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Fast Facts (Full BOP stats can be found here) Currently positive-testing inmates: 444 (up from 370) Currently positive-testing staff: 356 (down from 364) Recovered inmates currently in the BOP: 50,141 (down from 50,265) Recovered staff: 13,038 (up from 13,028)

Institutions with the largest number of currently positive-testing inmates:

SeaTac FDC: 165 (up from 140)

Marianna FCI: 44 (up from 41)

Phoenix FCI: 39

Institutions with the largest number of currently positive-testing staff:

Central Headquarters: 40 (unchanged)

Rochester FMC: 16 (unchanged)

Honolulu FDC: 16 (unchanged)

System-wide testing results: Presently, BOP has 140,237 federal inmates in BOP-managed institutions and 13,861 in community-based facilities. Today's stats: Completed tests: 128,711 (unchanged) Positive tests: 55,359 (unchanged)

Total vaccine doses administered: 322, 923 (up from 322,606)

Case Note: Maybe BOP is undercounting inmate infections but everyone does, and defendant's claimed inability to get a booster is not an extraordinary circumstance...

In U.S. v. JOHNNY BEASON, 2022 WL 2340699 (D.D.C. June 29, 2022) (McFadden, J.), the court found that, even if the BOP is undercounting COVID infections, so is everyone else, and even if BOP denied petitioner a booster, no matter because two vaccinations, per BOP, is fully vaccinated, explaining: "Beason claims that FCI Fort Dix is likely undercounting its positive case rate because it allegedly does not perform surveillance testing nor does it test vaccinated individuals. See Reply at 3–4. Perhaps so. But COVID cases are likely undercounted outside of prison, too. See, e.g., Carey Goldberg, Just How Wildly Are Covid Cases Undercounted?, Bloomberg (June 4, 2022), (stating that COVID-19 cases in New York City could be 31 times higher than the official count). Beason presents no evidence that the undercounting inside prison is worse than elsewhere. Beason also claims that the Bureau of Prisons has sometimes revised its COVID-19 statistics. See Reply at 4. In one instance, he says that the Bureau “magically” made four staff deaths disappear. Id. But Beason points to no coverup or malpractice by the Bureau. Its correction may have been merely to reverse a clerical error, or the staff deaths may have been initially incorrectly attributed to COVID-19. Without more, this is not a justification for compassionate release. … Finally, the Court notes that Beason is fully vaccinated. See Mot. at 12. He refused a booster shot but claims he did so because the prison offered it to him four months after his second dose. Reply at 4. He points out that the CDC recommends most individuals wait five months before receiving another shot. Id. at 4–5. He says he has since requested the booster but has yet to receive it. Id. at 5. Although the Court is concerned that Beason has not yet been able to receive a booster, his lack of a booster is not an “extraordinary or compelling” reason for his compassionate release. There is no evidence that Beason requested a booster a year ago—when the five months elapsed—rather than very recently. More, the Bureau of Prisons states that “[v]accine doses are available at [every federal prison] for newly admitted and existing inmates” and that “[i]nmates have also been offered booster shots in accordance with CDC guidance.” Bureau of Prisons, COVID-19: Coronavirus (last visited June 23, 2022) (emphasis added). Beason's claim would fare better if he could establish that the prison had improperly denied him a booster shot or cannot administer one to him. See, e.g., United States v. Broadfield, 5 F.4th 801, 803 (7th Cir. 2021) (stating “vaccines offer relief far more effective than a judicial order” but recognizing that inmates unable to receive a vaccine have more meritorious claims for compassionate release than most). But Beason has not shown that. And even though a booster would better protect him against severe illness from COVID-19, Bureau of Prison guidelines still consider him “fully vaccinated.See Federal Bureau of Prisons, Federal Bureau of Prisons Clinical Guidance: COVID-19 Vaccine Guidance at 1 (February 25, 2022). Thus, Beason's lack of a booster shot does not qualify as an extraordinary and compelling reason for his release.”)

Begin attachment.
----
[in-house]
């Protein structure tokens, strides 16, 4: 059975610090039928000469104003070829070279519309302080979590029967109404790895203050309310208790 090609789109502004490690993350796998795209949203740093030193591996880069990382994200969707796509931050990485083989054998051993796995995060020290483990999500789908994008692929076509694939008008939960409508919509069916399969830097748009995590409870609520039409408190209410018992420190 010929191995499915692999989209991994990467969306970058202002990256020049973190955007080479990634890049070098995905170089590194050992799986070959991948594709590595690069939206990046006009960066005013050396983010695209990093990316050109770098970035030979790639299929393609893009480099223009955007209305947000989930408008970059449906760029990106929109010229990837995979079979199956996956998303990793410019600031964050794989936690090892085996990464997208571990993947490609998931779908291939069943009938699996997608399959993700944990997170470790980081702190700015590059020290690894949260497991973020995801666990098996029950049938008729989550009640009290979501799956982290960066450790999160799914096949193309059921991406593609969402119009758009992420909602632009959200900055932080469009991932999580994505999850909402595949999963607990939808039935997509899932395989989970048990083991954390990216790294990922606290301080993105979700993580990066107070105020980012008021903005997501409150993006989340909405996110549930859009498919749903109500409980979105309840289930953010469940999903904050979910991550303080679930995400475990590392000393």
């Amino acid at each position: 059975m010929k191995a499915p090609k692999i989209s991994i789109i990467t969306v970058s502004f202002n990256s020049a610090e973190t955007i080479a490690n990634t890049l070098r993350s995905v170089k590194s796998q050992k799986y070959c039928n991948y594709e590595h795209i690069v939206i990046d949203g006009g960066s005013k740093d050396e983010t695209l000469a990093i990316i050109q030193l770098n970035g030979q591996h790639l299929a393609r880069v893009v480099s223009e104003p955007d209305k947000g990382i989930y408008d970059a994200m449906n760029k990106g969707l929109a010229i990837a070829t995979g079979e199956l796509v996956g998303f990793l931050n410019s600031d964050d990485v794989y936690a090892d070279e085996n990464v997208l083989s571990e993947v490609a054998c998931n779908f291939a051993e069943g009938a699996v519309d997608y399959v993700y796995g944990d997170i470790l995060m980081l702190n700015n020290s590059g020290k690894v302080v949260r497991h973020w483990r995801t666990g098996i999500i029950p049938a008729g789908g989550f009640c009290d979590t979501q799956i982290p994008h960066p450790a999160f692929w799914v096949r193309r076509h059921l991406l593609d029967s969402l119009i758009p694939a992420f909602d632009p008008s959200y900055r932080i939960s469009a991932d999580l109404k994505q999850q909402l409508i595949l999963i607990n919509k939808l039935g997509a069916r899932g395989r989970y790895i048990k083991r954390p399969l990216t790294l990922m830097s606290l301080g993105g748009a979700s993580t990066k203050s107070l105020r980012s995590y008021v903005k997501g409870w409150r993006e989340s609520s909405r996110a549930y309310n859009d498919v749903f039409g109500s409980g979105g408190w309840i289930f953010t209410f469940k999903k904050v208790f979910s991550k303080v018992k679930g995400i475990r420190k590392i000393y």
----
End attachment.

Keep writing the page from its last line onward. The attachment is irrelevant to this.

Death Watch (Note: The BOP press website announces BOP COVID-related deaths here.) The BOP has identified no additional COVID-related inmate deaths, leaving the inmate death toll at 299. Eleven of the inmates died while on home confinement. Staff deaths remain at 7.

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